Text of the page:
Adopted Chinese Children Learning Mandarin

According to a recent Washington Post article, the wave of Chinese adoptions in the U.S. peakedĀ  in 2005. Now many adoptive parents, concerned that their children might lose touch with their Chinese roots, seek a bridge to their birthplace through Mandarin:

“We’ve always believed that language is the key to culture – to Abby’s [age 8] heritage,” said her mother, Robin Lelyveld Newell. “These classes aren’t just about fluency. They’re about identity.”

The article identified adopted Chinese children as a rising demographic in Chinese language schools:

Across the country, there has been a surge in Chinese classes. More than 1,600 American middle schools and high schools now offer Chinese, according to the Center for Applied Linguistics, up from about 300 a decade ago. But the more pronounced increase is in private Chinese language schools, most of them run by non-profit groups.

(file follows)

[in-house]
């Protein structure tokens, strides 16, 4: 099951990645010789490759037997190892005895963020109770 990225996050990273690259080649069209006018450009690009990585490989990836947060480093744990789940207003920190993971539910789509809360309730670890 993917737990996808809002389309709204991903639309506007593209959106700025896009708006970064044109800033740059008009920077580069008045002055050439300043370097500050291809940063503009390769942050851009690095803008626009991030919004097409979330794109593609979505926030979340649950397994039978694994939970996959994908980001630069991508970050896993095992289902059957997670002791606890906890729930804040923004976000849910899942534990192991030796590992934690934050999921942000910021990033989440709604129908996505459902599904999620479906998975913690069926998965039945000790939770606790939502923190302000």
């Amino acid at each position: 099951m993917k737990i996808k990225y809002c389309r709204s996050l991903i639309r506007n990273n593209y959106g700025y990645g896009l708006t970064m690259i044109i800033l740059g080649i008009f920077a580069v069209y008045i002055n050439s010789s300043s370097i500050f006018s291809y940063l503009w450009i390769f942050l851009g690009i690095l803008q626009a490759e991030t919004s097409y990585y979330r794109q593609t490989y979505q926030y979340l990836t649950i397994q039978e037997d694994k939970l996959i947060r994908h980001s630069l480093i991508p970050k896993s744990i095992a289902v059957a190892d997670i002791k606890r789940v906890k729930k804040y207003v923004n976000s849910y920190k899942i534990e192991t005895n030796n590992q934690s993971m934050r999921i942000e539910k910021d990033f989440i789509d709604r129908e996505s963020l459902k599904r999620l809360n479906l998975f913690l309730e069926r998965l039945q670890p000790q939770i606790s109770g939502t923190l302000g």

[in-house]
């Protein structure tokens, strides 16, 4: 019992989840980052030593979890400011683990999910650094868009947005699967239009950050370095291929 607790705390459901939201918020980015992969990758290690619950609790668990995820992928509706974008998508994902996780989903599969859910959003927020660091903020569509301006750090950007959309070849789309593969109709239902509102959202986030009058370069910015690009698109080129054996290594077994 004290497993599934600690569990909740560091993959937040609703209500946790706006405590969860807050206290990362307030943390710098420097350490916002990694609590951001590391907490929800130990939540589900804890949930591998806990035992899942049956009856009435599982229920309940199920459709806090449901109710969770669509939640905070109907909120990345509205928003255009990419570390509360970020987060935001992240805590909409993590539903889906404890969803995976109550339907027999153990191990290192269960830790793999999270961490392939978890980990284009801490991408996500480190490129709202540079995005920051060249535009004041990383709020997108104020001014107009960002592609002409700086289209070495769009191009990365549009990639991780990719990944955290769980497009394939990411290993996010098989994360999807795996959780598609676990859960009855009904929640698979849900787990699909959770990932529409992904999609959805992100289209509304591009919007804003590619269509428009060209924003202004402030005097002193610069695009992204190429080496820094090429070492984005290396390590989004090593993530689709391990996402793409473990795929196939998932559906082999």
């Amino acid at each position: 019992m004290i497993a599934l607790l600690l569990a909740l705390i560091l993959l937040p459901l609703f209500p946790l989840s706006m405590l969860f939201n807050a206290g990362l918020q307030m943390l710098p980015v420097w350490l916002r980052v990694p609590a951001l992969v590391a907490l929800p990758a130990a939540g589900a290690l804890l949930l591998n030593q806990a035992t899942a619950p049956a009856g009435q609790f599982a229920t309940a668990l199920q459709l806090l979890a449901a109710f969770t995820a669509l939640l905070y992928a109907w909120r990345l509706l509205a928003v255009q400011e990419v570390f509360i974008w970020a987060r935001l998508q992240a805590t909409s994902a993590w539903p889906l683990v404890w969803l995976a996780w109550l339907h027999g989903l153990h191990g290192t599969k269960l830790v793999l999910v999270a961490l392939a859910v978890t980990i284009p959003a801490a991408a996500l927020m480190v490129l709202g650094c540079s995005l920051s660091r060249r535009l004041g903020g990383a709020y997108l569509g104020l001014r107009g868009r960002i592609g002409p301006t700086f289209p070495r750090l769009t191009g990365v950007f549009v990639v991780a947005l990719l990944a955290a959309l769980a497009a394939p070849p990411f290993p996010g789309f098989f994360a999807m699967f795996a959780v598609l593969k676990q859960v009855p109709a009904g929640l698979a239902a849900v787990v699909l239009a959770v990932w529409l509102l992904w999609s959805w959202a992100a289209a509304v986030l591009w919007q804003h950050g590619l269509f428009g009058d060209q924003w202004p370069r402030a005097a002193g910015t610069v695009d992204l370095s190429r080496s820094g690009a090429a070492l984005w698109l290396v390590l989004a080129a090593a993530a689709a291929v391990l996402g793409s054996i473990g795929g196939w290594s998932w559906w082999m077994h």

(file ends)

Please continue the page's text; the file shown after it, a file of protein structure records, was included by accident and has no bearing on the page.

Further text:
In the Washington D.C. area alone, with its close-knit adoptive community, “more than 30 private Chinese schools now operate on weekends.” One example is the Cultural Language Arts Programs and Services for Non-Chinese Speaking Families in Rockville, MD, where Chinese adoptees fill 75% of the classes.

“It’s not just about the language. It’s about finding out what Chinese families are like. It’s about having a connection to the culture, period,” Caroline Schaefer [a parent] said.

To read the full article, click here.

To learn more about our Let’s Go Guang! Chinese for children multimedia learning kit, click here.

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